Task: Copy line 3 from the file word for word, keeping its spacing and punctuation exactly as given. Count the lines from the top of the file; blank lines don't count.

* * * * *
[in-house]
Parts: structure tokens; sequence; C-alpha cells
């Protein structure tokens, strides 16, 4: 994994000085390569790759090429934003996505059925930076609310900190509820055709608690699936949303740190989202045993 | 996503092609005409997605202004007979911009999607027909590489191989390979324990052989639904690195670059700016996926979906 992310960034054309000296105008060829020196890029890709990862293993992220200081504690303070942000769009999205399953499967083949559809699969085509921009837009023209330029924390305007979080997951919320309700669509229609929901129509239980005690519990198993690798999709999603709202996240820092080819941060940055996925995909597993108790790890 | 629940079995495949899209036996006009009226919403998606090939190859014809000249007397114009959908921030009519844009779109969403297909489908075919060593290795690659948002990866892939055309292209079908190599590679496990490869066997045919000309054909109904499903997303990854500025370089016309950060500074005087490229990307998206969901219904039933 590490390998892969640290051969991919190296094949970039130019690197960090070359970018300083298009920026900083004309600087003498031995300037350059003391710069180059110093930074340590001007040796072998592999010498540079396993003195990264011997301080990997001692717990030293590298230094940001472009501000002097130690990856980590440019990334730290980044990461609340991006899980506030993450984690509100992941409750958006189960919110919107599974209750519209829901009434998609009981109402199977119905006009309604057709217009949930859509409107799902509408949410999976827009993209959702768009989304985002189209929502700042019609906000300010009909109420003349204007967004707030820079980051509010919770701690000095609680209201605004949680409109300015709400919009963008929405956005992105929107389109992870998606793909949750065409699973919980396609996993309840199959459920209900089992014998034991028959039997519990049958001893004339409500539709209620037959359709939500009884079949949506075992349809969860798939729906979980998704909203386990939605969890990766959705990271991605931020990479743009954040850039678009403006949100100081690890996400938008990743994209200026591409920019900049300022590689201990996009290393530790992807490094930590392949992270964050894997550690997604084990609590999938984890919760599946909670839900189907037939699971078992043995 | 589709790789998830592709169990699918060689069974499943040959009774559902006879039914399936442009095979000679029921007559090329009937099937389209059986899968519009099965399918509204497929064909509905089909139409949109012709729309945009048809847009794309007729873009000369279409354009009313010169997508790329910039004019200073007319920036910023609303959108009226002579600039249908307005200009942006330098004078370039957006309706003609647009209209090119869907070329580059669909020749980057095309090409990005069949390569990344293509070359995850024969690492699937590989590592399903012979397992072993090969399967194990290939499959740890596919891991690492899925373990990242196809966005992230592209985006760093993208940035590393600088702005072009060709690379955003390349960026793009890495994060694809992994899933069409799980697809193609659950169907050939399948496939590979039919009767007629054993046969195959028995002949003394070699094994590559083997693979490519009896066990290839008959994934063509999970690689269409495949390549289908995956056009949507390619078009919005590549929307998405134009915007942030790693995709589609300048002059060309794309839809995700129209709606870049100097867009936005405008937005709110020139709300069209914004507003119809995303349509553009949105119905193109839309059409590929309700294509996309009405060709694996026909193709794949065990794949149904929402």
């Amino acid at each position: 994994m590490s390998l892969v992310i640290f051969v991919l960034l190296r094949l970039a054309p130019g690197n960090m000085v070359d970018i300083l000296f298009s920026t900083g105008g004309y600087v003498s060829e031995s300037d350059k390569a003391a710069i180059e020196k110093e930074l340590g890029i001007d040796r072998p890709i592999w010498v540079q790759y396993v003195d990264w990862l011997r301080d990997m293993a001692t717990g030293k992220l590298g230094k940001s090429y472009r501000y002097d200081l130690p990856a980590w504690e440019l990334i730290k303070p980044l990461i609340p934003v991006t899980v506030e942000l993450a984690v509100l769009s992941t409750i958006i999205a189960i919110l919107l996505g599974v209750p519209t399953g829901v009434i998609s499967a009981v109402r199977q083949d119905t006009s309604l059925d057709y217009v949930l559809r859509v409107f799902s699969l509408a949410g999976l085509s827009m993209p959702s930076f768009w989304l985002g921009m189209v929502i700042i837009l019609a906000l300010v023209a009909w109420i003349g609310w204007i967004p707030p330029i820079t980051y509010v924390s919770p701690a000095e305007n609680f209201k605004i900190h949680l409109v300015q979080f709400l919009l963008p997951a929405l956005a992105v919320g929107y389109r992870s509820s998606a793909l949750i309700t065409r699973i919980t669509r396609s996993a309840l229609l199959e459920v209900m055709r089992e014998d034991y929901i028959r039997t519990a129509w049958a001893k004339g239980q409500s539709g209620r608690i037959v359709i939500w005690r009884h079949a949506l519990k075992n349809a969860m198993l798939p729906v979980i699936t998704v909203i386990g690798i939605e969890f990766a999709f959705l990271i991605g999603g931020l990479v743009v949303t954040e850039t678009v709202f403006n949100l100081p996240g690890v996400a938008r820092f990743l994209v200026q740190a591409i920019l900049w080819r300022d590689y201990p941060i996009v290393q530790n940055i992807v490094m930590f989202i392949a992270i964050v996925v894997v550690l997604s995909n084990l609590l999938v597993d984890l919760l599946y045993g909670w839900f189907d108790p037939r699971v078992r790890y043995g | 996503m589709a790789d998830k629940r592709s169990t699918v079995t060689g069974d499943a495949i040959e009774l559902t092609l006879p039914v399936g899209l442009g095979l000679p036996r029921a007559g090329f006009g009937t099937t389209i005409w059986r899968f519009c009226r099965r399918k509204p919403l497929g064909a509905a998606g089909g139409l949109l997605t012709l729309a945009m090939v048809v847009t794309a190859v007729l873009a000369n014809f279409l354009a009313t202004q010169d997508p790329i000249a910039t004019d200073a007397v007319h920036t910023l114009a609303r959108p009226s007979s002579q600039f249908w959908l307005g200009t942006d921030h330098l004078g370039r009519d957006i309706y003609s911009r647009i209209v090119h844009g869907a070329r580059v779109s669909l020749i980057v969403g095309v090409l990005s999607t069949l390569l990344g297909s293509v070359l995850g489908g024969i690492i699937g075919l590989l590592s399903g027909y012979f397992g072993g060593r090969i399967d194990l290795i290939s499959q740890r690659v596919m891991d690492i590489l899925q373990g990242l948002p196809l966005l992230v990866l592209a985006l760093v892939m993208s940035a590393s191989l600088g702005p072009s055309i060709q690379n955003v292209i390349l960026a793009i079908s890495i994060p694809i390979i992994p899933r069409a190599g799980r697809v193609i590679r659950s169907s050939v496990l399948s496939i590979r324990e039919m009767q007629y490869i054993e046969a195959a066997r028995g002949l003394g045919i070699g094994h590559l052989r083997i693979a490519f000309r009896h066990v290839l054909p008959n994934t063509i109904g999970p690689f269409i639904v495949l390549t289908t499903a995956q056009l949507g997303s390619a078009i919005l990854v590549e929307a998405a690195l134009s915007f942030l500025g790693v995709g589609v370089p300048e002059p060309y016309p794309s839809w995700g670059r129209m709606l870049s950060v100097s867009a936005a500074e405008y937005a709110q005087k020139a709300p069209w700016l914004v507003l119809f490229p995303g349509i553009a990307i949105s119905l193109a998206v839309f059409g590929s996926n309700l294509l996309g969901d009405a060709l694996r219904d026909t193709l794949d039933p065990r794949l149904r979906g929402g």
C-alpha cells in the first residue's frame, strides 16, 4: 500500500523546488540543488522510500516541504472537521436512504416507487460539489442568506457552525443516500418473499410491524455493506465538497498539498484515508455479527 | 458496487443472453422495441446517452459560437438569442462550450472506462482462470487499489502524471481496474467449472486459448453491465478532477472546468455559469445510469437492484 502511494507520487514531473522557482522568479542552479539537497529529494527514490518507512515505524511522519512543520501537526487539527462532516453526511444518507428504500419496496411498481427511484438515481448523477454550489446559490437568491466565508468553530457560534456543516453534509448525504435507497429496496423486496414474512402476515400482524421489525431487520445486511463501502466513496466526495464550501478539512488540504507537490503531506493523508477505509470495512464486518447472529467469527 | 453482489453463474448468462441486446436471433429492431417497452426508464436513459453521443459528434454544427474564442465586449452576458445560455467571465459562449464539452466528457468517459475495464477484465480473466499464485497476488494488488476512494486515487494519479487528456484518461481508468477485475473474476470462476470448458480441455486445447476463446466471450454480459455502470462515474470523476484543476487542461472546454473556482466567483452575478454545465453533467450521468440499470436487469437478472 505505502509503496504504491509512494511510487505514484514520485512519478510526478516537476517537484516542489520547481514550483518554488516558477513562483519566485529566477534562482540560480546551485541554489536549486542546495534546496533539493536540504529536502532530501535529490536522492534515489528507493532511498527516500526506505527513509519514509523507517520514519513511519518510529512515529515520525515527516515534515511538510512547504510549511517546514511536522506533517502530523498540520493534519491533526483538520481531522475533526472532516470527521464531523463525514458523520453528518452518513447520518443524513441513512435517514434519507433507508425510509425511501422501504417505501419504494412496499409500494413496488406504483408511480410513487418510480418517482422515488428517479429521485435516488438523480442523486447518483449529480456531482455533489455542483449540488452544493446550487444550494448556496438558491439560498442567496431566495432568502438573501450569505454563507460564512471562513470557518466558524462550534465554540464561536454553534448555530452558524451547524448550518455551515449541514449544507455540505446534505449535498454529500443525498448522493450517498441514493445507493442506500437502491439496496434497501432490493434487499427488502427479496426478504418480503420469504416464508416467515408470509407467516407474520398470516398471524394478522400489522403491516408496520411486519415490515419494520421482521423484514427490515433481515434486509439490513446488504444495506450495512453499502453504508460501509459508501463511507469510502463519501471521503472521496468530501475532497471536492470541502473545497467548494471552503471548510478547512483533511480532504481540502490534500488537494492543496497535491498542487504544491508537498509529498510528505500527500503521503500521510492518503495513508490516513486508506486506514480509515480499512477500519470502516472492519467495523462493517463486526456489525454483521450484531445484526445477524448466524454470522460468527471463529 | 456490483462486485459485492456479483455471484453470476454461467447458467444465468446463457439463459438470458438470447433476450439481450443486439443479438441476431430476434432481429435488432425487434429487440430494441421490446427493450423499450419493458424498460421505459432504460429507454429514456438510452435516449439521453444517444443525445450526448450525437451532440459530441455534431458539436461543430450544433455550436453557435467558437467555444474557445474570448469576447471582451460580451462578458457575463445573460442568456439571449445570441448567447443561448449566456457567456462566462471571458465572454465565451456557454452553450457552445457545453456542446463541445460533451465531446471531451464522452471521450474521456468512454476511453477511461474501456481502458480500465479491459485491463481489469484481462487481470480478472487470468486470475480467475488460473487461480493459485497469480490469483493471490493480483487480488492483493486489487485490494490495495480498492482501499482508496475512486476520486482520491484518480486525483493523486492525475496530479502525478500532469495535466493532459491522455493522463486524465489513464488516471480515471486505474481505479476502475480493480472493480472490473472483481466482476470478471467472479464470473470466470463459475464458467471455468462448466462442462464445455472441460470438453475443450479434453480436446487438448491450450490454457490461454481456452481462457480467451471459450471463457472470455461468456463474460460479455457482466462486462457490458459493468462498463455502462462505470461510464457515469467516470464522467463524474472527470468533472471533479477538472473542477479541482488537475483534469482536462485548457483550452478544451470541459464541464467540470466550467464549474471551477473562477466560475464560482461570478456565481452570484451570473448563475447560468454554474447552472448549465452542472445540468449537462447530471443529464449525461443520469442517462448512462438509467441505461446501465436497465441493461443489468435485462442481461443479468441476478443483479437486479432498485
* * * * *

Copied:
């Protein structure tokens, strides 16, 4: 994994000085390569790759090429934003996505059925930076609310900190509820055709608690699936949303740190989202045993 | 996503092609005409997605202004007979911009999607027909590489191989390979324990052989639904690195670059700016996926979906 992310960034054309000296105008060829020196890029890709990862293993992220200081504690303070942000769009999205399953499967083949559809699969085509921009837009023209330029924390305007979080997951919320309700669509229609929901129509239980005690519990198993690798999709999603709202996240820092080819941060940055996925995909597993108790790890 | 629940079995495949899209036996006009009226919403998606090939190859014809000249007397114009959908921030009519844009779109969403297909489908075919060593290795690659948002990866892939055309292209079908190599590679496990490869066997045919000309054909109904499903997303990854500025370089016309950060500074005087490229990307998206969901219904039933 590490390998892969640290051969991919190296094949970039130019690197960090070359970018300083298009920026900083004309600087003498031995300037350059003391710069180059110093930074340590001007040796072998592999010498540079396993003195990264011997301080990997001692717990030293590298230094940001472009501000002097130690990856980590440019990334730290980044990461609340991006899980506030993450984690509100992941409750958006189960919110919107599974209750519209829901009434998609009981109402199977119905006009309604057709217009949930859509409107799902509408949410999976827009993209959702768009989304985002189209929502700042019609906000300010009909109420003349204007967004707030820079980051509010919770701690000095609680209201605004949680409109300015709400919009963008929405956005992105929107389109992870998606793909949750065409699973919980396609996993309840199959459920209900089992014998034991028959039997519990049958001893004339409500539709209620037959359709939500009884079949949506075992349809969860798939729906979980998704909203386990939605969890990766959705990271991605931020990479743009954040850039678009403006949100100081690890996400938008990743994209200026591409920019900049300022590689201990996009290393530790992807490094930590392949992270964050894997550690997604084990609590999938984890919760599946909670839900189907037939699971078992043995 | 589709790789998830592709169990699918060689069974499943040959009774559902006879039914399936442009095979000679029921007559090329009937099937389209059986899968519009099965399918509204497929064909509905089909139409949109012709729309945009048809847009794309007729873009000369279409354009009313010169997508790329910039004019200073007319920036910023609303959108009226002579600039249908307005200009942006330098004078370039957006309706003609647009209209090119869907070329580059669909020749980057095309090409990005069949390569990344293509070359995850024969690492699937590989590592399903012979397992072993090969399967194990290939499959740890596919891991690492899925373990990242196809966005992230592209985006760093993208940035590393600088702005072009060709690379955003390349960026793009890495994060694809992994899933069409799980697809193609659950169907050939399948496939590979039919009767007629054993046969195959028995002949003394070699094994590559083997693979490519009896066990290839008959994934063509999970690689269409495949390549289908995956056009949507390619078009919005590549929307998405134009915007942030790693995709589609300048002059060309794309839809995700129209709606870049100097867009936005405008937005709110020139709300069209914004507003119809995303349509553009949105119905193109839309059409590929309700294509996309009405060709694996026909193709794949065990794949149904929402």